I ate at La Pizza one evening during a trip to Faro in January 2007.
This popular pizza restaurant, busy with local students on the evening that we ate there, is located on the narrow side street of Travessa José Coelho in the heart of Faro. It is located just a few minutes walk from the marina and just minutes away from some of Faro's most popular bars and clubs.
It is therefore a good place to grab a bite to eat before hitting the local bars - which is exactly what we did!
The interior is a little cramped, with several tables in the small ground level dining room. There are also tables upstairs, but I didn't venture up there so I can't comment on the size of the upstairs dining area.
As you would expect, the menu consists largely (but not quite exclusively) of pizzas with all the usual toppings. The prices were in line with what you'd expect from most pizza places, ranging from 7 or 8 Euros for a large Margherita pizza to 14 or 15 Euros for a pizza topped with various meats and vegetables.
Favorite Dish: I opted for:
Campania pizza - medium size - Cost: Approx 8 Euros
An oven baked pizza with a thin base and crispy crust. Topped with diced bacon and a fried egg at its centre. Not spectacular by any means, but not memorably bad either - just a run-of-the-mill pizza!
Fresh lemon juice - Cost: Approx 3 Euros
A glass of freshly squeezed lemon juice served with a bottle of mineral water and a few sachets of sugar. The idea was to mix the lemon juice, water and sugar in the right proportions to create a tasty, refreshing juice. I failed miserably and ended up with a sour and bitter concoction!
Standard pizzas in a convenient location for a late night bite to eat.
I ate at Pastelaria Versailles one lunchtime during a short visit to Faro in January 2007.
This local restaurant is located on the pedestrianised Rua Ivens, just a short stroll inland from Faro's marina.
The restaurant offers a couple of rows of tables out front, and a host of tables indoors. As it was a sunny afternoon, we opted to sit outside. This was great until the tables became shaded part way through our meal, and then the perils of dining outdoors in January became all too evident as we shivered through the rest of our meals!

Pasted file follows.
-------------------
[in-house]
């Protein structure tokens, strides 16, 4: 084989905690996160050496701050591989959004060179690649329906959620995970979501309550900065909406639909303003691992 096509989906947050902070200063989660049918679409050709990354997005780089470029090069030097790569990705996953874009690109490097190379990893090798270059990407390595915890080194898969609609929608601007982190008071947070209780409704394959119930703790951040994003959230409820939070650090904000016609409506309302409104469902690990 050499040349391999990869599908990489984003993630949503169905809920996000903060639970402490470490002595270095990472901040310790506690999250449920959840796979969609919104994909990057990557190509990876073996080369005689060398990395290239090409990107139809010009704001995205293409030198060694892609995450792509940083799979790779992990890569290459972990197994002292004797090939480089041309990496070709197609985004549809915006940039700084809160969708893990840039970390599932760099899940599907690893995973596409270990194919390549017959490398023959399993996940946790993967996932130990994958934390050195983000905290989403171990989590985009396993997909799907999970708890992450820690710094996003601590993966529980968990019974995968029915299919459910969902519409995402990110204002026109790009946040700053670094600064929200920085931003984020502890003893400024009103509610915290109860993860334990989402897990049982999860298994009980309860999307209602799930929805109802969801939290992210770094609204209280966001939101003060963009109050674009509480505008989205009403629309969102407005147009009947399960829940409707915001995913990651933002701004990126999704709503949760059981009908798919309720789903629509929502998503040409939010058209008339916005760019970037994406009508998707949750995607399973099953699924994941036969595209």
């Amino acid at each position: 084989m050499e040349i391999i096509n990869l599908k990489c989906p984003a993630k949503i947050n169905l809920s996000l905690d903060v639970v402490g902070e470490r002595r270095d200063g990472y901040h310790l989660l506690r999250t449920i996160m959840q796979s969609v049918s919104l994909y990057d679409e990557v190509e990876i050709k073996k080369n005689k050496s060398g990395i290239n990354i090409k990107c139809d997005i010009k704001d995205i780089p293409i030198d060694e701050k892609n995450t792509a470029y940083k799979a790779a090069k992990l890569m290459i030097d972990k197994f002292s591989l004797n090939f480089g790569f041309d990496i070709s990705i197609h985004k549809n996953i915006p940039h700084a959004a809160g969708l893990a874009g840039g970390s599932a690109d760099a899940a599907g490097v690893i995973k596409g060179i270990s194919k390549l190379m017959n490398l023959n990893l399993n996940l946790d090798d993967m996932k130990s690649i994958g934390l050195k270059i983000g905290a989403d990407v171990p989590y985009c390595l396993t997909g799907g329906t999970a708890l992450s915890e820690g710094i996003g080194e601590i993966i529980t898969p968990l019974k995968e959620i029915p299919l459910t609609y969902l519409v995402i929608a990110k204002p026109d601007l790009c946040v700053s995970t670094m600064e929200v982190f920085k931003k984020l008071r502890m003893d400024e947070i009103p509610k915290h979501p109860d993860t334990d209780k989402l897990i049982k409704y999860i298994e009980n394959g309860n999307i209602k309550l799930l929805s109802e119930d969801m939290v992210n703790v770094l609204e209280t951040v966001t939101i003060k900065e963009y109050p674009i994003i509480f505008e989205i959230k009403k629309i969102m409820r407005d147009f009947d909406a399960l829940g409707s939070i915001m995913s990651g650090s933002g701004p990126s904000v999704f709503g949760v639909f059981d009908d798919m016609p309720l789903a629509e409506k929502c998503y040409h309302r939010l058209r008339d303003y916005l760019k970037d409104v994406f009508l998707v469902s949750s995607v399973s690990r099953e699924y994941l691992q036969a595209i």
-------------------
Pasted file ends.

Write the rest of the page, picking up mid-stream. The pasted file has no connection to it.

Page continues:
We were served by the same waiter who had served us the previous lunchtime at the sister restaurant (Restaurante Piteu - see other tip for details) and he once again offered us a "special price" for the days special dish of sea bass.
Favorite Dish: Both my friend and I opted for:
Sea bass with potatoes - Cost: 9 Euros
This was the first time that I have ever been served a fish with its head still intact. However, it wasn't as offputting as I thought it might be, so I avoided the head region and tucked into the lovely white fish. It was exceptionally tasty and very well cooked. The only downside was the number of bones, but this is only to be expected! Served with four small potatoes and a side salad.
The cover charge included freshly baked bread, butter and sardine paste.
Fresh orange juice - Cost: 2-3 Euros per glass
Freshly squeezed orange juice with lots of ice cubes!
At the end of our meal, the waiter gave us a complimentary shot of a local liqueur which tasted similar to sherry. Combined with his sluggishness in getting our bill after we had requested it, this was probably as much a ploy to keep his restaurant looking busy as a goodwill gesture!
Excellent seafood in the heart of Faro!
I ate at Restaurante Marisqueira O Pitéu one lunchtime during a short visit to Faro in January 2007.
This small local restaurant is located on the square of Largo Dr. Silva Nobre in the heart of Faro, just a two minute walk inland from the marina.
We were attracted to this restaurant as it offered a host of outdoor tables and, at the time of our arrival, they were bathed in bright midday sunshine. Coming from the UK, it isn't very often that I get to sit outdoors enjoying a meal and a beer - especially in January! - so this was too good an opportunity to miss.
A dozen or so dishes were displayed on a chalkboard outside the restaurant and, upon seeing us browsing the list of unfamiliar names, the waiter came over to explain what the various dishes were. Most of the dishes involved either grilled meats or fresh seafood (for which this part of the world in renowned). The waiter told us that he would do us a "special price", so we settled at one of the outdoor tables.